Ran south almost to the falls then north until I reached the lower trail at 44th. Hot, again. Totally dazed, out of it, from a cold. When I’m trying to sleep or write it bothers me, but when I’m running it helps to enhance the dreamy, untethered state I like to reach. Listened to my playlist until the lower trail. Then, I don’t remember much. Heard some runners above me, school kids on the playground. Did I look at the river? Not really. Noticed some of the trees weren’t quite as excessively green.

Thought a little about my haibun/running route project and how I’m interested in linking my experience of the gorge with its management by minneapolis park and rec (and longfellow neighborhood and friends of the mississippi river and national parks, including mississippi national river and recreation area mnrra). It’s fascinating to read all the documents online. So many project proposals and detailed information about plants and trails and ecosystems and access.

Found this abecedarian poem on twitter. Love this form and love how it’s in prose form instead of lines. beginning/claire wahmanholm (in wilder)

Right now, I’m really interested in what wild/wilderness means in the context of the gorge and my experiences of it. Maybe this collection of poems will give me some ideas?

sept 18/RUN

3.5 miles
trestle turn around + extra
72 degrees

Listened to my playlist again this morning. Greeted the welcoming oaks, then the Daily Walker. Avoided acorns and park workers mowing the green strips of grass between the walking and biking paths. Dripped a lot of sweat. Smiled and nodded at other runners. Felt tired 2 miles in and decided to try and steady my breathing and slow down, which of course meant I ran my fastest mile…almost 30 seconds faster. Funny how that happens. Warm and sticky after the thunder storms this morning. Noticed how the leaves are changing color. A few trees turning golden, some slashes of red on the low lying bushes. The floodplain forest is still green green green. Can’t wait for the leaves to start falling and for everything to turn rusty and brown and then bare.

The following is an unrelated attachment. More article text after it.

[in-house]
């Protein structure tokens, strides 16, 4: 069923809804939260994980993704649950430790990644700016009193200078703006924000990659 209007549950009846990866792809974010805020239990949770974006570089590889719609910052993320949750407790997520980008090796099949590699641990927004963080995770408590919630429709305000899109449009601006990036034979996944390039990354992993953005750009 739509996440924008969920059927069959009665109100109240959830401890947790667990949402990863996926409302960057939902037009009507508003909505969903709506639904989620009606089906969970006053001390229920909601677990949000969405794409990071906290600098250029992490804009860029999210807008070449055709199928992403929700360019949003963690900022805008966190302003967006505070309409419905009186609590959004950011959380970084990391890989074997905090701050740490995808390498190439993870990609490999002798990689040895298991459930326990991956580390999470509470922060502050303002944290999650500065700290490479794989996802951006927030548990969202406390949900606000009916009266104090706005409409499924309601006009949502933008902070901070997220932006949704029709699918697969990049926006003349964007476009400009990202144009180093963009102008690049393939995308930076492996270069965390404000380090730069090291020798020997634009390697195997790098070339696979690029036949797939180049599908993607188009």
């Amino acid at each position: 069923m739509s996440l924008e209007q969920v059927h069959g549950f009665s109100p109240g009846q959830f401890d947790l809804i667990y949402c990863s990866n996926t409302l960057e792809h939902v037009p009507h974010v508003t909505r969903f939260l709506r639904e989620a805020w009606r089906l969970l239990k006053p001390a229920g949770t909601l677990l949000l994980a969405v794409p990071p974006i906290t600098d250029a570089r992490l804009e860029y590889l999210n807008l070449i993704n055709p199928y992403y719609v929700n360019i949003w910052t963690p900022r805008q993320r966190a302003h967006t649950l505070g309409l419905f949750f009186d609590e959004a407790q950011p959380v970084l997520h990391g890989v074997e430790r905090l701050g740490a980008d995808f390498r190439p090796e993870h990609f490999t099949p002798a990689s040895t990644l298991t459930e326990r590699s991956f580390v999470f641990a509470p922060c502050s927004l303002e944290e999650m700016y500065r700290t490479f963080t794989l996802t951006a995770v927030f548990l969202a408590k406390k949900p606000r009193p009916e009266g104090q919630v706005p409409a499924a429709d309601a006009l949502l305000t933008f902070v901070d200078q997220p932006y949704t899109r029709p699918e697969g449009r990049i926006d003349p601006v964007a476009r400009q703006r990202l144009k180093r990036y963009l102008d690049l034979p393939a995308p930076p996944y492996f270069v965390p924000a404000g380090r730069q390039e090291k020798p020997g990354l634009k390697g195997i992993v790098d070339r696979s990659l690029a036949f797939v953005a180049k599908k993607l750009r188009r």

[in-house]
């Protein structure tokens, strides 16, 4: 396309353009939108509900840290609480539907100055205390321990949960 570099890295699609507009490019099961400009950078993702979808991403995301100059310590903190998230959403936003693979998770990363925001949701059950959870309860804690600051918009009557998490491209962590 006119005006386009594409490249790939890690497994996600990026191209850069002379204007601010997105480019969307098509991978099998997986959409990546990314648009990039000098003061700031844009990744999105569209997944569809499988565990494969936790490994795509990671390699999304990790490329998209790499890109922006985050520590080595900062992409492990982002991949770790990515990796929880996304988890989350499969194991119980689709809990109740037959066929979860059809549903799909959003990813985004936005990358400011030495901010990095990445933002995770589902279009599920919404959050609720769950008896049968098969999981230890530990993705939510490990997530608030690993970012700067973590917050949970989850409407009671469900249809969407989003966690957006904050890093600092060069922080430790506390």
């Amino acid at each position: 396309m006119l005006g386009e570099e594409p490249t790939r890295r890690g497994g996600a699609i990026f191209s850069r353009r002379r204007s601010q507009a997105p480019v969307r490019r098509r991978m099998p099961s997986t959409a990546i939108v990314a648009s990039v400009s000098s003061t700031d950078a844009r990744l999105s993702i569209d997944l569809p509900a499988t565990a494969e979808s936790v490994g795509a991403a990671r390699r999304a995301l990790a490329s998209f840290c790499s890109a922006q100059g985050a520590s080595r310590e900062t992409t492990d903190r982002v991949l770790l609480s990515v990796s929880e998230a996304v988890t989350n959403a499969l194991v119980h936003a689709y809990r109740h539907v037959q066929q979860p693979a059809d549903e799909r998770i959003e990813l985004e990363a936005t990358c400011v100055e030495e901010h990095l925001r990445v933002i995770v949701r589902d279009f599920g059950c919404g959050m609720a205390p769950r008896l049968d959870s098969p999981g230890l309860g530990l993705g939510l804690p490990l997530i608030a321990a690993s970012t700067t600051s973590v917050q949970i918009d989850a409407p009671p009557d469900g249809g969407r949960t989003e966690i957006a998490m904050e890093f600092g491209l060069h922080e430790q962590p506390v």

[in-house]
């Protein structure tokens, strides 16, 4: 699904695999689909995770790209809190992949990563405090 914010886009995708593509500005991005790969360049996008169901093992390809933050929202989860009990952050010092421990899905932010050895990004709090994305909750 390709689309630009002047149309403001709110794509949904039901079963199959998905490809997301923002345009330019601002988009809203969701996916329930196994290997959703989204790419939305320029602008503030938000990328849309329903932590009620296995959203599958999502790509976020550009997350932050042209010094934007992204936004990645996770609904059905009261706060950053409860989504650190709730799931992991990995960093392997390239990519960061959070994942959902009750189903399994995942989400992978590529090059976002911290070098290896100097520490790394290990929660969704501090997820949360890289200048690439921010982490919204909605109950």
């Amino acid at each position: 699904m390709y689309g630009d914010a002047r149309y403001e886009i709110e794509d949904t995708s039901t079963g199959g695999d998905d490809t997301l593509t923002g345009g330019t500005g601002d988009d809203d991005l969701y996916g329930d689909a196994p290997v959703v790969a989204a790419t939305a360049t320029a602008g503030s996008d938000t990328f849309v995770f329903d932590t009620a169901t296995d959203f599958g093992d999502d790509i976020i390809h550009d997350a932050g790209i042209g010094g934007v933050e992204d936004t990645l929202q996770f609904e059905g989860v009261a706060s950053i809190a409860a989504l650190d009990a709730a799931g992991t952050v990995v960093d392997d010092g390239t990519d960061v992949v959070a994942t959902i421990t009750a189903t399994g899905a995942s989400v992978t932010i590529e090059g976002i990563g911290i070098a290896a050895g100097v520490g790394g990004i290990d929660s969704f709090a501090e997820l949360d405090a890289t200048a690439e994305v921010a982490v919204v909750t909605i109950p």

sept 17/RUN

1.5 miles
two trails (almost)
83 degrees

So hot! Wasn’t planning to run today but then, when I didn’t think I would reach my move goal of 490 calories, decided to do a short run. The things we do to keep a streak going. 114 days now of filling all 3 rings on my apple watch. Very glad I did. Listened to a playlist and forgot that I had a cold–I always feel less sick when I’m running. I think I was the only person I saw running. I imagined people driving by looking at me like I was crazy running in this heat with the bright sun and not much shade. Ah September, the annoying month of being teased with wonderful fall weather and then cruelly tricked with mini heat waves.

Found this poem while searching for “heat” on the poetry foundation site. I feel like it really fits in ways that I don’t quite understand yet.

The Heat of Autumn
BY JANE HIRSHFIELD

The heat of autumn
is different from the heat of summer.
One ripens apples, the other turns them to cider.
One is a dock you walk out on,
the other the spine of a thin swimming horse
and the river each day a full measure colder.
A man with cancer leaves his wife for his lover.
Before he goes she straightens his belts in the closet,
rearranges the socks and sweaters inside the dresser
by color. That’s autumn heat:
her hand placing silver buckles with silver,
gold buckles with gold, setting each
on the hook it belongs on in a closet soon to be empty,
and calling it pleasure.

sept 16/RUN

3 miles
trestle turn around
72 degrees/72% humidity/dew point: 65

Hot. Humid. Even though it was sunny, I don’t remember seeing my shadow. She was probably hiding in the cool shade down by the river. A squirrel, rustling in the brush, darted out right in front of me and then quickly ran back into the woods. At first I was listening to my audio book, but around the time I reached the Welcoming Oaks, I decided to turn it off and listen to my breathing, the traffic, the gorge. I counted to 4 over and over again. ONE two three four ONE two three four. Without headphones, I also managed to hear the loud cracks of acorns hitting the asphalt. Crack! Crack! Not one landed on my head or near my feet. And I heard at least one goose honking up above–were they confused by the weather. Is it summer or fall or what? As I write this I hear Scott annoyingly pointing out, “Technically, it’s still summer. Fall starts on September 21st.”

I copied this poem into one of my notebooks last year, but I don’t think I ever posted it on this log. I love how the oak tree says to only eat fruits and vegetables.

Elegy with Apples, Pomegranates, Bees, Butterflies, Thorn Bushes, Oak, Pine, Warblers, Crows, Ants, and Worms
Hayan Charara – 1971-

The trees alongside the fence
bear fruit, the limbs and leaves speeches
to you and me. They promise to give the world
back to itself. The apple apologizes
for those whose hearts bear too much zest
for heaven, the pomegranate
for the change that did not come